Our pick for the best fish finder for kayak fishing is the Deeper Chirp. It's small, accurate, portable and doesn't require permanent mounting or alteration to your kayak.
The best fish finders for kayak fishing don't disrupt the peaceful enjoyment that fishing brings, but rather enhance it. They allow you to spot good locations where schools of fish are settled, determine the type of fish you are seeing and provide GPS to help you navigate the open waters.
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The Deeper Chirp is a smart, small portable fish finder. Deeper creates our favorite mid-range fish finders ever. We know that's a bold statement for such a small, unassuming piece of kit, but here at Fresh Hunting we’re all about innovation and forward-thinking, and Deeper absolutely provides a new way to find fish that cuts out the unneeded and goes all out on making sure the tech is top-notch.
While we love brands such as Humminbird and Lowrance we really hate the way that their fish finders look and behave like they haven’t evolved since the CRT TV. Who knows what operating system they use but it certainly isn’t Android or the like. This is where Deeper excels, all of their main technology lives inside of its Deeper app, which is substantially easier to update and runs on hardware that is probably 1000x more powerful than that of alternative fish finders.
Considering most of us now have some form of smart device, it is a great cost-saving to forego the screen for an excellent piece of kit that is so easily portable. Deeper has also released plenty of extras for their fishfinder products and one includes a rod mount for your smartphone (currently no option for a tablet), making it extremely easy to keep an eye on what's going on on the screen while you fish, and also keeps your phone nice and safe at the same time.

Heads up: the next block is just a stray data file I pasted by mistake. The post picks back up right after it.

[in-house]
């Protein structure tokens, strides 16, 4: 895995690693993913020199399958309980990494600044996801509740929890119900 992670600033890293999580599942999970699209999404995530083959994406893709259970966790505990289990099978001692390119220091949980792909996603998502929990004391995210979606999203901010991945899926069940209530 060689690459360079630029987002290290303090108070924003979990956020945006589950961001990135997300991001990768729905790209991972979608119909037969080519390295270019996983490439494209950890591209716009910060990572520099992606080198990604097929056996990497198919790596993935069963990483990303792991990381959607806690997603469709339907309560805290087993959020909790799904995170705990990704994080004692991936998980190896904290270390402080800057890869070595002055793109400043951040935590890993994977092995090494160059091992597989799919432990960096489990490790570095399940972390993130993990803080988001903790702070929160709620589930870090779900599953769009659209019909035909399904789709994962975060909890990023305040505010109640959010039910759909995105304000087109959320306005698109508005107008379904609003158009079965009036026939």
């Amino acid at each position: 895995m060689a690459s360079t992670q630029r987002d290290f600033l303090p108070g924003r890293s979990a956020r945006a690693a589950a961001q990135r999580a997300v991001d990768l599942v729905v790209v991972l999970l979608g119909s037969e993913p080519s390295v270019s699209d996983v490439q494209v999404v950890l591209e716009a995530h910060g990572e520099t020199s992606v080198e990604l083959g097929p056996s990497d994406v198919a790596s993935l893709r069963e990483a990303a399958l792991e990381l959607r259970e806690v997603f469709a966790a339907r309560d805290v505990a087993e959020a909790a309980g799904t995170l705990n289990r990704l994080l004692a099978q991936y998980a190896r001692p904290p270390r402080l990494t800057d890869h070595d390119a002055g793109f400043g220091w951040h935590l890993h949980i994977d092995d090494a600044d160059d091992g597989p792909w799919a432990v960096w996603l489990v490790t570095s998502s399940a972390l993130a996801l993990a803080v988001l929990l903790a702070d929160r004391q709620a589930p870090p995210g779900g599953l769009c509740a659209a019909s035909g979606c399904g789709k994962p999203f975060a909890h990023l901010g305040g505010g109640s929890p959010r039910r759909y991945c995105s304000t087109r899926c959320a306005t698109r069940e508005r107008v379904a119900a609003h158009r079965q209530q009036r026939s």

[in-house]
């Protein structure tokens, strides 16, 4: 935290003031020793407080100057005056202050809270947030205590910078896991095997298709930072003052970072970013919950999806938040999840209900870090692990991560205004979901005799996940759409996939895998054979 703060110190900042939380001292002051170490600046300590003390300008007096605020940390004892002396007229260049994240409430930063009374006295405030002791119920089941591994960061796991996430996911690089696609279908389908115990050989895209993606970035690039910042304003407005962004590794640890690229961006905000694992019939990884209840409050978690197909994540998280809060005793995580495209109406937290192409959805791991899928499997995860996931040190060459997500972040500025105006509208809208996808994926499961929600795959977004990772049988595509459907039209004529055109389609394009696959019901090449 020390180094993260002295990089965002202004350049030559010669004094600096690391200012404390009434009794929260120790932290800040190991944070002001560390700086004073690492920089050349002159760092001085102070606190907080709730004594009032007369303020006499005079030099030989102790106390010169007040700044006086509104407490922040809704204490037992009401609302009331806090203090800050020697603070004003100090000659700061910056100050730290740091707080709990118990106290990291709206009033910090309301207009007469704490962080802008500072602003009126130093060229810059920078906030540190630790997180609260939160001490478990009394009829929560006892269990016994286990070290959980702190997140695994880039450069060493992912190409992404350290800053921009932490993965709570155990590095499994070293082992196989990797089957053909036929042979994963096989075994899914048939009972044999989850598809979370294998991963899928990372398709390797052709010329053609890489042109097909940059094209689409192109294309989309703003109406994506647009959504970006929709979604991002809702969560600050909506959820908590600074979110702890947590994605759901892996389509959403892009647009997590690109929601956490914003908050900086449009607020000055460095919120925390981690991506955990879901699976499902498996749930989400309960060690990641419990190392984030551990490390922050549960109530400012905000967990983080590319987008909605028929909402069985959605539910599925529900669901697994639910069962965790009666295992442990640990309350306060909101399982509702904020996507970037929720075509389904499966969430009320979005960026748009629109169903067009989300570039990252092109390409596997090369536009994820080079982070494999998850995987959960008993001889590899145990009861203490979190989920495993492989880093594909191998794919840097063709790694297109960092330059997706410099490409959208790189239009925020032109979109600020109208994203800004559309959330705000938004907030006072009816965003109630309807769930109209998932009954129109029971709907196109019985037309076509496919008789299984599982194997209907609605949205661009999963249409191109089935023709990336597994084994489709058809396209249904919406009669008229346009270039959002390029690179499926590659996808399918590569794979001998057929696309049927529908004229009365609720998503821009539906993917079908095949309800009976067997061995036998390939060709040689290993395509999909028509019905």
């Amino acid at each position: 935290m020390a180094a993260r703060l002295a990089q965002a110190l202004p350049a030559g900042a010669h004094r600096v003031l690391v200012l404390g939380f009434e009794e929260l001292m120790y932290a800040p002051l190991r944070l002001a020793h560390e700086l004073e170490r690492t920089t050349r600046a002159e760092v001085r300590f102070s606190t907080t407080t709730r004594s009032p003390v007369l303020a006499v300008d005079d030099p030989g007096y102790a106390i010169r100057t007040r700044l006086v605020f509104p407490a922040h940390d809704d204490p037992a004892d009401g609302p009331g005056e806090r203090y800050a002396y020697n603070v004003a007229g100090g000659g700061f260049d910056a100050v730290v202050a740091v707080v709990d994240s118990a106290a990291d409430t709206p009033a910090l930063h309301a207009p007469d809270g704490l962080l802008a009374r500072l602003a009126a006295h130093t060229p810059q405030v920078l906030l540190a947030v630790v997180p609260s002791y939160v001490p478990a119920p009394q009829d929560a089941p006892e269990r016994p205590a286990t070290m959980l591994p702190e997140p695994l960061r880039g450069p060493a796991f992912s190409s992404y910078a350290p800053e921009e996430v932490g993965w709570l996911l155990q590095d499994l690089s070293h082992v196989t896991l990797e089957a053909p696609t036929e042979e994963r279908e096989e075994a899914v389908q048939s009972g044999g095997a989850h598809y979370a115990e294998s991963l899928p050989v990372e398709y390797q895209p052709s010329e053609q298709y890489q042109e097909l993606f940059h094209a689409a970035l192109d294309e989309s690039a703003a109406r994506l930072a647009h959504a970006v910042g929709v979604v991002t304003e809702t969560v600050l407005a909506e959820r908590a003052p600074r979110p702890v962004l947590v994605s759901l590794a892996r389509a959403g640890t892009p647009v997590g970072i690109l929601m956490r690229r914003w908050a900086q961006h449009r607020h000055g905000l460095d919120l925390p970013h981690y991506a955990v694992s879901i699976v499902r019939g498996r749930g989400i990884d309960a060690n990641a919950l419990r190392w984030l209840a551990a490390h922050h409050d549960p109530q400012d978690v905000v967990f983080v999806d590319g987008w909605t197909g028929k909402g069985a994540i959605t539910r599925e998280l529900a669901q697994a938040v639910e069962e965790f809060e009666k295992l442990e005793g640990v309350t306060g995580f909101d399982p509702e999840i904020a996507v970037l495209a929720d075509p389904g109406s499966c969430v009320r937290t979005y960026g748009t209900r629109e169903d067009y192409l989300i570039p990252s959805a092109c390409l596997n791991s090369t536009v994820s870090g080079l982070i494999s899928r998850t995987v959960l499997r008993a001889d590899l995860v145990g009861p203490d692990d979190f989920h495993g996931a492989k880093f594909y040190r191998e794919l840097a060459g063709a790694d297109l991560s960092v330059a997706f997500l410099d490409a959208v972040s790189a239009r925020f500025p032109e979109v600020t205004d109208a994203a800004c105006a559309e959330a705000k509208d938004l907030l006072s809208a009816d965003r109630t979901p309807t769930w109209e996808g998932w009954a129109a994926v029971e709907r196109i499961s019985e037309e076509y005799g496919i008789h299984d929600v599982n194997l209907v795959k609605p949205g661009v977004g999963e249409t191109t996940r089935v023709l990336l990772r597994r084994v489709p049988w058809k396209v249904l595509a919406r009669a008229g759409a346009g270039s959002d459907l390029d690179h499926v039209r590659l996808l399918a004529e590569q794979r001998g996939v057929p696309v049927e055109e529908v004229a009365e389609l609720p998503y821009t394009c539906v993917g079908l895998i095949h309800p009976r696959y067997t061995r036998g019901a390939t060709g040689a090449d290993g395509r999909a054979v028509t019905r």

The Deeper Chirp is smaller than a tennis ball and weighing only 3.20z it will fit nicely into your trouser pocket. Yep, it’s really that small. What makes its size so astounding is the technology it packs inside of it.
The Deeper Chirp is a wireless fish finder and acts as a hotspot to connect to your smartphone or tablet and provides information in as close to real-time as you can get.
Not only is it wireless, but as the name suggests it includes CHIRP (compressed high-intensity pulse) sonar, which instead of sending just one frequency, it beams three continuous frequencies of varying ranges from low to high, resulting in a much clearer, higher resolution image.
Along with this, it allows you to discover fish hotspots faster by scanning a large area with the wide-angle beam, hone in on a hotspot with the mid beam and then target specific fish with the narrow beam.
While the Deeper Chirp is a castable fish finder, it’s also extremely easy to mount it to your kayak with the Deeper flexible arm mount. What we really like about this is that it is ridiculously easy to install and requires no drilling or in fact any tools at all, it simply clamps onto the edge of your kayak.
Detects and displays
Pros: High level of accuracy, Great in shallow water, Three beam frequency, Lightweight, Small, Battery powered, CRAZY battery life, Fast charging, Portable, No alterations to your kayak needed